Troopers Arrest a Terrebonne Man during a Rally at the Capitol Mall - Marion County
Oregon State Police - 03/25/17 8:01 PM
On March 25, 2017, at about 11:00 a.m., Oregon State Police Troopers responded to the area just outside the Oregon Capitol where 200 to 300 people of two opposing groups were involved in a disturbance. One person identified as Matthew Curtis HEAGY, age 31, of Terrebonne, used pepper spray and sprayed a trooper. The subject was detained and found to also be carrying a concealed firearm.

It was determined that HEAGY is a convicted felon and was in possession of a Firearm. During the time of the event, the firearm was never displayed.

HEAGY was arrested for the following charges:
Felon in Possession of a Firearm
Carry Concealed Weapon - Firearm

This is an active investigation and no further information is available.
Highway 20E Crash Claims the Life of a Yoncalla Woman - Deschutes County
Oregon State Police - 03/25/17 6:36 PM
On March 24, 2017, at about 1:44 p.m., Oregon State Police Troopers and emergency personnel responded to the report of a two-vehicle crash on Highway 20E near milepost 43, at the Brothers rest area.

Preliminary investigation revealed that a 2005 Nissan Altima, operated by Amber Dawn WILSEY, age 40, and passengers Teresa Ann HALEY, age 66, both of Yoncalla, and Ross Anthony DENTEN, age 46, of Oakland, was traveling westbound when a 2010 Toyota Rav4, operated by Mary Virginia BOSWELL, age 84, of Seneca, traveling eastbound, attempted to make a left hand turn into the Brothers Rest Area. The Toyota's front passenger side corner impacted the front of the Nissan causing extensive damage. HALEY suffered fatal injuries as a result of the collision. WILSEY, DENTEN and BOSWELL suffered serious injuries and were transported to a Bend area hospital.

The westbound lane of Highway 20E was closed for approximately six hours while Troopers investigated the crash.

OSP was assisted by Deschutes County Sheriff's Office, Bend Fire and Oregon Department of Transportation. More information will be released when it becomes available.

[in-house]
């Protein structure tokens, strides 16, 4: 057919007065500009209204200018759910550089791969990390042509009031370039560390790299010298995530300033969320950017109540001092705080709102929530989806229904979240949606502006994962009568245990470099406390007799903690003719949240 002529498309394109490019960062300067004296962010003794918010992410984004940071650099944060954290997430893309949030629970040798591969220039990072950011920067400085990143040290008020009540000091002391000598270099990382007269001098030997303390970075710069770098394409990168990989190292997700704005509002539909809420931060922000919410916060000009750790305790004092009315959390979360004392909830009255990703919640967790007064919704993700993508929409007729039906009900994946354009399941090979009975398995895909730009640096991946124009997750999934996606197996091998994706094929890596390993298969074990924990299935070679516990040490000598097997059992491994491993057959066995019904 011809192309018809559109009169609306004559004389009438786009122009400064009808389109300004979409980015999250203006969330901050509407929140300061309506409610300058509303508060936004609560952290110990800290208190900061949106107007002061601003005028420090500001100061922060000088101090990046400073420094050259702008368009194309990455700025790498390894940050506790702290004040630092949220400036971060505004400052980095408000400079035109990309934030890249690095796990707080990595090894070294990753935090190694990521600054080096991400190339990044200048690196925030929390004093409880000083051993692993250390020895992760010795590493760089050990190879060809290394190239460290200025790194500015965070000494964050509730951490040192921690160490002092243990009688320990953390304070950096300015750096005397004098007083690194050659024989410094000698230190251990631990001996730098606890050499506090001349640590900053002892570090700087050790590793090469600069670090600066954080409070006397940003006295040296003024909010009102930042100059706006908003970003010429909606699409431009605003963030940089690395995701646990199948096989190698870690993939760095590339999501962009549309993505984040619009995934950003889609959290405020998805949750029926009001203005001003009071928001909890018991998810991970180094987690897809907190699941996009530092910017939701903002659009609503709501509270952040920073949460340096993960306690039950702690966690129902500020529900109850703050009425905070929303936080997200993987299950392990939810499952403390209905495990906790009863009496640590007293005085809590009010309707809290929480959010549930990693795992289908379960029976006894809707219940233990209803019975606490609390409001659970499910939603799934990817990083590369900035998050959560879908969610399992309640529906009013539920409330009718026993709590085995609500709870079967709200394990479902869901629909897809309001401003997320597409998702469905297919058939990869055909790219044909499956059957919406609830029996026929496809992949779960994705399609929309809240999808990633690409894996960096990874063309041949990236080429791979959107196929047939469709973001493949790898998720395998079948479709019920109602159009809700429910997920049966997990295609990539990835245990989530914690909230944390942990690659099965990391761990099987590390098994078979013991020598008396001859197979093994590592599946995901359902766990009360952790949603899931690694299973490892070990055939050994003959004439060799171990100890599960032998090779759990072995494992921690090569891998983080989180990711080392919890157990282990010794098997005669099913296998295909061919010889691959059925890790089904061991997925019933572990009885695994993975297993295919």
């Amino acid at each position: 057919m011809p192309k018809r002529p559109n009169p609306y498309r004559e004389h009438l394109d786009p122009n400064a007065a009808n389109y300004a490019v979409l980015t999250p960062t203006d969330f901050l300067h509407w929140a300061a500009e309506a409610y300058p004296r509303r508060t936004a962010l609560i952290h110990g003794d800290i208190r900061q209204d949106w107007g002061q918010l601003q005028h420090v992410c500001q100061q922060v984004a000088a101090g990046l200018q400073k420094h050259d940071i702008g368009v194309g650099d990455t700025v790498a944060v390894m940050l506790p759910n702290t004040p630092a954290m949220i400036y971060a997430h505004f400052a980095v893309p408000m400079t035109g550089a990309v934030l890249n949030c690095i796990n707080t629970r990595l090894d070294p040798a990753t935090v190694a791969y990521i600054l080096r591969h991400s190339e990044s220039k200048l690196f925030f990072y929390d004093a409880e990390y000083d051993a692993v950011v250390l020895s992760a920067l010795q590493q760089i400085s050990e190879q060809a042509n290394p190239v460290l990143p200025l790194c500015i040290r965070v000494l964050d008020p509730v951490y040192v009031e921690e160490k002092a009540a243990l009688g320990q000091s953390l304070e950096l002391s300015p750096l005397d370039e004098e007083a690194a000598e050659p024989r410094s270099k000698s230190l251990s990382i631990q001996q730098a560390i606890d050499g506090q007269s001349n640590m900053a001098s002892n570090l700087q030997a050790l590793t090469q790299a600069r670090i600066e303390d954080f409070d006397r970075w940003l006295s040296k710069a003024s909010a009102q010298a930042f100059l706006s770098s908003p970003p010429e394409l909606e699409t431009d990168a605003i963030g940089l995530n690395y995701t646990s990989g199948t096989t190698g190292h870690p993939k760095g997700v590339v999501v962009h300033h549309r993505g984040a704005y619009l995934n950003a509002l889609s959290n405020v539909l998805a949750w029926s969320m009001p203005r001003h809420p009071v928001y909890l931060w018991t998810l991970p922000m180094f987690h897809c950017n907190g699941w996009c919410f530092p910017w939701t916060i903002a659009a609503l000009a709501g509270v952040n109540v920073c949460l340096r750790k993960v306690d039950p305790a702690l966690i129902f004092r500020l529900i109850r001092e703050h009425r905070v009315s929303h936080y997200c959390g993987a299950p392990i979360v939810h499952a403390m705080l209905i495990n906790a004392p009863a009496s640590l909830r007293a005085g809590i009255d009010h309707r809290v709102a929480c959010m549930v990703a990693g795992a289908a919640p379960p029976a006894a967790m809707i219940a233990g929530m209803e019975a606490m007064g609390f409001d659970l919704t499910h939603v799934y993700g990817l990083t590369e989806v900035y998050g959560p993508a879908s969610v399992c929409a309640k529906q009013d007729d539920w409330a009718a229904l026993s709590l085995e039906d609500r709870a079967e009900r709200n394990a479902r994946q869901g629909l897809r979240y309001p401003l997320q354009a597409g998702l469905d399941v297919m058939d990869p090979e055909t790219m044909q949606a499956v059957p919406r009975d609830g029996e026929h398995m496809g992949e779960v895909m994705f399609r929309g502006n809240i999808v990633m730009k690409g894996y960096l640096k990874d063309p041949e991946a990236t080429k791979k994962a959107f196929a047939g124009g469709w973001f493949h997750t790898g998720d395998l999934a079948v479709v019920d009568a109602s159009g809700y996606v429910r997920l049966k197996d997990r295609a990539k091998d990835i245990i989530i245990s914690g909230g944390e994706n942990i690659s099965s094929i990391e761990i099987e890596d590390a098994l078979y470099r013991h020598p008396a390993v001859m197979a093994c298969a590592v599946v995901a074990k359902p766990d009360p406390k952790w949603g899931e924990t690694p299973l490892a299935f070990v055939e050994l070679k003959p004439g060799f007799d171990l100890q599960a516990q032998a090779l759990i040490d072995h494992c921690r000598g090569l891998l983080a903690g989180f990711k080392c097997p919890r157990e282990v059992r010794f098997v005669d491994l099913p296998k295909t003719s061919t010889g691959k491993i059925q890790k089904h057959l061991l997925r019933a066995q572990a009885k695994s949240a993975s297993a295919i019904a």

Missing Cow/ Assistance Needed in Locating the Owner
Deschutes Co. Sheriff's Office - 03/25/17 9:54 AM
Lt. Ty Rupert

3/25/2017

On 3/23/2017, at approximately 1059 hours, the Deschutes County Sheriff's Office received a call regarding a cow at large near the area of SW McVey/S. Canal. As of 3/24/2017 the Sheriff's Office has been unable to locate an owner and is caring for the cow at the Deschutes County Sheriff's Office Rescue Ranch. If you are missing a cow or have any information on an owner please call the non-emergency dispatch at 541-693-6911. Thank You for your assistance.
Fri. 03/24/17
Oregon Dairy Farmers Association Invites the Public to the Capitol for Dairy Day (Photo)
Oregon Dairy Farmers Assn. - 03/24/17 5:16 PM
Kortni Ragsdale, 2017 DPA First Alternate (L) and Kiara Single, 2017 DPA (R)
Kortni Ragsdale, 2017 DPA First Alternate (L) and Kiara Single, 2017 DPA (R)
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Tuesday, March 28, will be a day of celebration for Oregonians of all ages as we mark the 20th Anniversary of Milk as Oregon's Official Beverage. The festivities will begin at 10:00 am with Milk, Cheese, and Yogurt being served in the Galleria. During the Floor Session of both the House and Senate, the 2017 Dairy Princess Ambassador, Kiara Single and the First Alternate, Kortni Ragsdale, will be introduced by their Senator, Betsy Johnson and Representative Brad Witt.

An Official "Toast to Milk - Oregon's Official Beverage" will take place at 2:15 pm in the Galleria led by the House and Senate Leadership. The public is encouraged and welcome to attend. Ice Cream will be served beginning at 2:30 pm.